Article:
F1 Visa Students In The US Rendered Homeless Under the Coronavirus Pandemic

Coronavirus was recently declared a pandemic by the World Health Organization and the international student community within the US is reeling under its effects. Several educational institutions have temporarily suspended in-person classes until the end of Spring break in April. They have also asked all students occupying dorms and campus housing to vacate immediately sending international students on F1 visas are grappling to make alternate arrangements.

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Originated in Wuhan, China, Coronavirus began spreading across the globe in December 2019. By February 2020 only 30% of international students in the US were impacted. Come mid-March, these numbers have increased exponentially. Prominent US universities comprising of schools like Princeton, Harvard, Columbia and Cornell have deferred in-house classes until further notice. 40 other colleges and universities across the US including University of California, Maryland, Wisconsin, and Arizona have suspended classes and asked students to vacate the dorms. This has disrupted plans for many students on F1 visas in the US.

F1 Visa Students In The US Rendered Homeless Under the Coronavirus Pandemic

How Has the Coronavirus Affected International Students in the US?

  • Comprising of over 26% of the total student population in the US, international students are scrambling to find alternatives because of the rapid spread of Coronavirus and the precautions being put in place.
  • Classes are being cancelled and student housing is being emptied until further notice. This has inconvenienced foreign students who have come to the US from different parts of the world.
  • Spring Semester is right around the corner and new students coming from abroad have been told to wait until classes resume.
  • Besides disrupting their academic curriculum, this has caused great financial strain on F1 visa holders. International students pay double or more in tuition fees for most academic programs offered in the US compare to local students.
  • Universities dependent upon tuition money from foreign student enrollments are scrambling to figure out a solution for this negative inflow.
  • Study-abroad programs for US students in countries that have a travel ban due to Coronavirus (China, Italy and Korea) has been discontinued, thus altering academic plans for students who required this as part of their curriculum.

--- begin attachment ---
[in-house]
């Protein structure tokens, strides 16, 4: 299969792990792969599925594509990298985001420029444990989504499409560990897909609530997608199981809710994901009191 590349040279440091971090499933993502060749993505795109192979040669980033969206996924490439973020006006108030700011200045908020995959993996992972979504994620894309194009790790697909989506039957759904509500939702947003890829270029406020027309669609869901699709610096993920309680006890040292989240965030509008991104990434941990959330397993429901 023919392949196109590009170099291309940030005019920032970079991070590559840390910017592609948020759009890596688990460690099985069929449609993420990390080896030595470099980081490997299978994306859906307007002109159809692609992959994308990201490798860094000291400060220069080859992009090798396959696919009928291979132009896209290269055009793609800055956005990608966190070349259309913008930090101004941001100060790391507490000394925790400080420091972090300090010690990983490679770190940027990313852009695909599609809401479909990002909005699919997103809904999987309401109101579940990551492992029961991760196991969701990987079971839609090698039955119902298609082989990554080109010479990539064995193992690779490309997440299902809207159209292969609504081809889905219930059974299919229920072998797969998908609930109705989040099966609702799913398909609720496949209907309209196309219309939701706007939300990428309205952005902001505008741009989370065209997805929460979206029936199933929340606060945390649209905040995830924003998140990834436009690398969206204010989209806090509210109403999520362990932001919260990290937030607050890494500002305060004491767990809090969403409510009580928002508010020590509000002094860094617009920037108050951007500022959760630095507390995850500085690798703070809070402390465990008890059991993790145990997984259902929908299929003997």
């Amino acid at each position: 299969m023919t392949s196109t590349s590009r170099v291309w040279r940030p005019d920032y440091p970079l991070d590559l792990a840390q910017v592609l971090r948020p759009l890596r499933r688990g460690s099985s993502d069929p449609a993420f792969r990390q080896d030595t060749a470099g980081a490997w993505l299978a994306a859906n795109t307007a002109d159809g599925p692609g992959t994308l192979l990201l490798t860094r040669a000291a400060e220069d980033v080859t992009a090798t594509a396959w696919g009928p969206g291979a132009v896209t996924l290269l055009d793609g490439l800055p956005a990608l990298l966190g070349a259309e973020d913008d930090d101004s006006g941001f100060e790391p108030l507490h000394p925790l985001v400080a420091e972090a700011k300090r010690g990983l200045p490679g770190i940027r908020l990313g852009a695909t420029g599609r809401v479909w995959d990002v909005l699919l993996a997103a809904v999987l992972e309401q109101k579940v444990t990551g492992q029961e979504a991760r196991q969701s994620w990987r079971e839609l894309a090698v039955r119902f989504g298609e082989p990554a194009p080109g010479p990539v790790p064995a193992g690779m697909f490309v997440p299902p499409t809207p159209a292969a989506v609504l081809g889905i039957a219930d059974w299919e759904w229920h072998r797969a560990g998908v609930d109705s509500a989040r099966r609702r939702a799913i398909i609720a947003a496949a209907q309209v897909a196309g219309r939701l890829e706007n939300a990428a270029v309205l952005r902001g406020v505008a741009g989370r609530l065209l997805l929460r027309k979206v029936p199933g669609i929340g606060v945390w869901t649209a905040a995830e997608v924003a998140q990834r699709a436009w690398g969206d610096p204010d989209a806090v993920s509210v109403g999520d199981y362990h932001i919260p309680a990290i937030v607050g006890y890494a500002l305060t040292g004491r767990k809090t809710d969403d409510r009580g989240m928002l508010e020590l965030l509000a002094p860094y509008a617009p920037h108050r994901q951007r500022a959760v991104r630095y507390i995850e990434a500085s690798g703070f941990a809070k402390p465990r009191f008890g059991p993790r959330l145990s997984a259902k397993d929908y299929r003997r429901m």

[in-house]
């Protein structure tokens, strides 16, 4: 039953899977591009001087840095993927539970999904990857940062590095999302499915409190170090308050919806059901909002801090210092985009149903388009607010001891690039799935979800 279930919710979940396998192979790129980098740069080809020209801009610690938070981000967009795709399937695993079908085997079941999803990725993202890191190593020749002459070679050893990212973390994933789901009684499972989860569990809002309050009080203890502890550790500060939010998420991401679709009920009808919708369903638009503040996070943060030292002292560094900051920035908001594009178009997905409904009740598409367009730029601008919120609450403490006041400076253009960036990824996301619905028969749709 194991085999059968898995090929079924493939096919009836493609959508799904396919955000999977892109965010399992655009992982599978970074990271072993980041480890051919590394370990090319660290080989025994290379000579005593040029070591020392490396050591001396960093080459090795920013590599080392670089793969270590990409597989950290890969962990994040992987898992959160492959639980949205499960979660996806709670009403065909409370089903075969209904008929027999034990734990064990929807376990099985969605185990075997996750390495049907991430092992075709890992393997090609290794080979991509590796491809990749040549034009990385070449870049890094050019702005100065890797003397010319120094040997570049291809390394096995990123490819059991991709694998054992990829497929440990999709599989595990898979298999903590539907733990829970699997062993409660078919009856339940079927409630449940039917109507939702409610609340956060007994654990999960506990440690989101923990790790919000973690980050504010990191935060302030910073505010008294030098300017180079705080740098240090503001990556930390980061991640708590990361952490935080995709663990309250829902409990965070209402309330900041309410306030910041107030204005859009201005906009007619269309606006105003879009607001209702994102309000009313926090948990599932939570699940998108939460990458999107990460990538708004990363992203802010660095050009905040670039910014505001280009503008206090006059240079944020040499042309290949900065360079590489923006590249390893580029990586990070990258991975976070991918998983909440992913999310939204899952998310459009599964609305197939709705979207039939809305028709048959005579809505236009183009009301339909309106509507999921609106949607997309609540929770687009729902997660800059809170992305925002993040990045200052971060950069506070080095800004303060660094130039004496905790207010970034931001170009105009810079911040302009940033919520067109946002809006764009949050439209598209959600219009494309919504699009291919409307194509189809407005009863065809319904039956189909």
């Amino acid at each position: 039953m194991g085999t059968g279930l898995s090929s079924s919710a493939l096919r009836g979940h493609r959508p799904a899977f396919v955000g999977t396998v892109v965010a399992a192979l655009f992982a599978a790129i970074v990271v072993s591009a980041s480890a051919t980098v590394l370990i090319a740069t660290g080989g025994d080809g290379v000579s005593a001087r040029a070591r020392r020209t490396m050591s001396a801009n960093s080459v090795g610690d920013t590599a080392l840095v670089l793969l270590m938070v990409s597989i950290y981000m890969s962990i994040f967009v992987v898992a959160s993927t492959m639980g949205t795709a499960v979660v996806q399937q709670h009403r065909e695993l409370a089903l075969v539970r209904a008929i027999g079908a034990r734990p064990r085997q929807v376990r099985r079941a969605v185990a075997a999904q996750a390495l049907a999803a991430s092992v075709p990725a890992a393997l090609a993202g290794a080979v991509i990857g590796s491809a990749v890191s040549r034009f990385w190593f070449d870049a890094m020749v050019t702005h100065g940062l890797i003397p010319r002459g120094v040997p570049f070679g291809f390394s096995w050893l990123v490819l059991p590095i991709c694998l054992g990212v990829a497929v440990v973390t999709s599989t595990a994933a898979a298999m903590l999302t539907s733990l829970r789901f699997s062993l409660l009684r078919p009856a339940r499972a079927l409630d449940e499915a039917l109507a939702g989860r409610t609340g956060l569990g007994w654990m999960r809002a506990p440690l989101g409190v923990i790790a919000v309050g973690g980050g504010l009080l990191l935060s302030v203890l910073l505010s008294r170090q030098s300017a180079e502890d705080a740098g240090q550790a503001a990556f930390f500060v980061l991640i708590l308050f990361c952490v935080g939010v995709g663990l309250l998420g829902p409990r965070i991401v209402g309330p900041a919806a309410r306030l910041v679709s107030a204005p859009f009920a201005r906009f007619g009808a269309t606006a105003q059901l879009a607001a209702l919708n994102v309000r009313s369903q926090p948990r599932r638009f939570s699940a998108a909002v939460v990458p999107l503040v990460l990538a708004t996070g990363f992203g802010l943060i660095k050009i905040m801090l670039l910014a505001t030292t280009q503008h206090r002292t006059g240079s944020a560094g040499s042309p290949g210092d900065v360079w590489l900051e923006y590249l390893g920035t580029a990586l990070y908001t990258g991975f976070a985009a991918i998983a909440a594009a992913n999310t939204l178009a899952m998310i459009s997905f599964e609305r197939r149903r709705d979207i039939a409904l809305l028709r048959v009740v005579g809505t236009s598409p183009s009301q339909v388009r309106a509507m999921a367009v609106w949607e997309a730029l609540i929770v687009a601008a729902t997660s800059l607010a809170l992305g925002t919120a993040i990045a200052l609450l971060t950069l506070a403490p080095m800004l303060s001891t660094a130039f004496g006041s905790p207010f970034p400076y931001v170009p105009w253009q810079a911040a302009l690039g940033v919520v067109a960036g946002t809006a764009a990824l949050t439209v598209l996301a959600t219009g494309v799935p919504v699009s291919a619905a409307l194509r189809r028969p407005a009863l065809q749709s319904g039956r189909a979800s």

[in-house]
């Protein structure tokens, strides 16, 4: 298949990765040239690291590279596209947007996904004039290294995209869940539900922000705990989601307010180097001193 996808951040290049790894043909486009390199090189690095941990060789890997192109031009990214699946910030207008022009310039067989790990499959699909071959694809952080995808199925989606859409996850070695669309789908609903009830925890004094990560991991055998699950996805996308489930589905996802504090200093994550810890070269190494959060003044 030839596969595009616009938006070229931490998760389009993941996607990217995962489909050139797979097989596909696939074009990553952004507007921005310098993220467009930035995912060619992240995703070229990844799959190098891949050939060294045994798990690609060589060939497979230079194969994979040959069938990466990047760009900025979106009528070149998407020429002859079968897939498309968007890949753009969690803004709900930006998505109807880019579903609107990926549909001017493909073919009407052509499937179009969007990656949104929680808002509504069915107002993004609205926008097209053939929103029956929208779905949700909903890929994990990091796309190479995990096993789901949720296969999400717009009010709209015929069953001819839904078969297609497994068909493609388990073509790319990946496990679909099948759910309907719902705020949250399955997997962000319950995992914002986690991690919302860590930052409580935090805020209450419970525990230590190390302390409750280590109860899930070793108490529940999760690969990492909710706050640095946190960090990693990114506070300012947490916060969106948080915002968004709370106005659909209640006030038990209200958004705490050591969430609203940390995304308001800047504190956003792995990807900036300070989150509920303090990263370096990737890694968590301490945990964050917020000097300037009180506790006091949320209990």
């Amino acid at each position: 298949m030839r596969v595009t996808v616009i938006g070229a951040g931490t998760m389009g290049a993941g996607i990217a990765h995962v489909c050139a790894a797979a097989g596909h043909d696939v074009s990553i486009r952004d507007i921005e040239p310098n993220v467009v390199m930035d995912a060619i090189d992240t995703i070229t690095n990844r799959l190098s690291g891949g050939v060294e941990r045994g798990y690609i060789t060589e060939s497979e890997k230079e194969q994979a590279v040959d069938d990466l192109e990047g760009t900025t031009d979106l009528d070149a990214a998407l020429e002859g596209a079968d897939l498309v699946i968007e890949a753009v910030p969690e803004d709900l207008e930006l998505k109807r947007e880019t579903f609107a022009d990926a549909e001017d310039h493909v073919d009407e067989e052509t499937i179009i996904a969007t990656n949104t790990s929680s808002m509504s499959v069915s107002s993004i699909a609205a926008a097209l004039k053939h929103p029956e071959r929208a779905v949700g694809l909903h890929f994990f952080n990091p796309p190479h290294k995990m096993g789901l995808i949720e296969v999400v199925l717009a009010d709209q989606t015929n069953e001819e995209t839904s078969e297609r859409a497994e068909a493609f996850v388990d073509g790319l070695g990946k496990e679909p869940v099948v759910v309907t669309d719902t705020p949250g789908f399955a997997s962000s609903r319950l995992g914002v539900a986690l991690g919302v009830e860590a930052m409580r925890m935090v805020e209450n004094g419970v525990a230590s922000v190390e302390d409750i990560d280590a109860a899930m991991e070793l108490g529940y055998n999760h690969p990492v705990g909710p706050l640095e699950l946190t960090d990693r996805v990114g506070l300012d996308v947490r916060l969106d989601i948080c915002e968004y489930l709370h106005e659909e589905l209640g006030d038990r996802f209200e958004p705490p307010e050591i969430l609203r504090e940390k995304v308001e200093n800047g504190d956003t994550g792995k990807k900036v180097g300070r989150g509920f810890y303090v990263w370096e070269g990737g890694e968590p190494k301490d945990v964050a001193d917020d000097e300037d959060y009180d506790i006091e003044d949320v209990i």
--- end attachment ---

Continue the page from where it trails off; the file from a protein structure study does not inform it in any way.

• Several employers who recruit STEM students on OPT are eligible to work onsite. With companies enforcing work from home, many OPT students are not allowed to join and are missing out on opportunities and experience.

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Alternatives for International Students Affected by Coronavirus

  • If students are experiencing any of the Coronavirus symptoms, or have traveled from the affected countries, they are to self-quarantine according CDC guidelines.
  • Although in-person classes have been suspended for now, virtual and hybrid classes are being offered to maintain continuity in certain academic programs. Students on F1 visas should consult with their guidance counselors to figure out current plans. 
  • Some universities are lowering the attendance requirements and adjusting polices around leave of absences.
  • Educational departments have arranged such that students who are having to defer or miss classes do not lose credits. They are working with the students to plan their academic curriculum and arrange for summer programs to compensate the degree requirements.
  • International students unable to join during the Spring semester will have some leniency when planning the next joining date including application processes and deadlines. 
  • Some of the prominent universities that have presence in other parts of the world are offering classes in alternate centers for students who are unable to travel to the US.
  • Almost all airlines have waived trip cancellation and travel change fees. Detailed information on all airline policies regarding flights during the Coronavirus pandemic can be found here.
  • Students joining US universities for the Spring semester can plan their travel according to new class schedules, possibly in the summer.
  • Having already paid for housing costs on campus, international students should talk with their financial aid departments within colleges to discuss pro-rated housing expense options.
  • Financial aid offices also assist with withdrawal of applications and reapplications without added fees.
  • Most colleges and universities are offering medical screenings, including a temperature scan on the campus.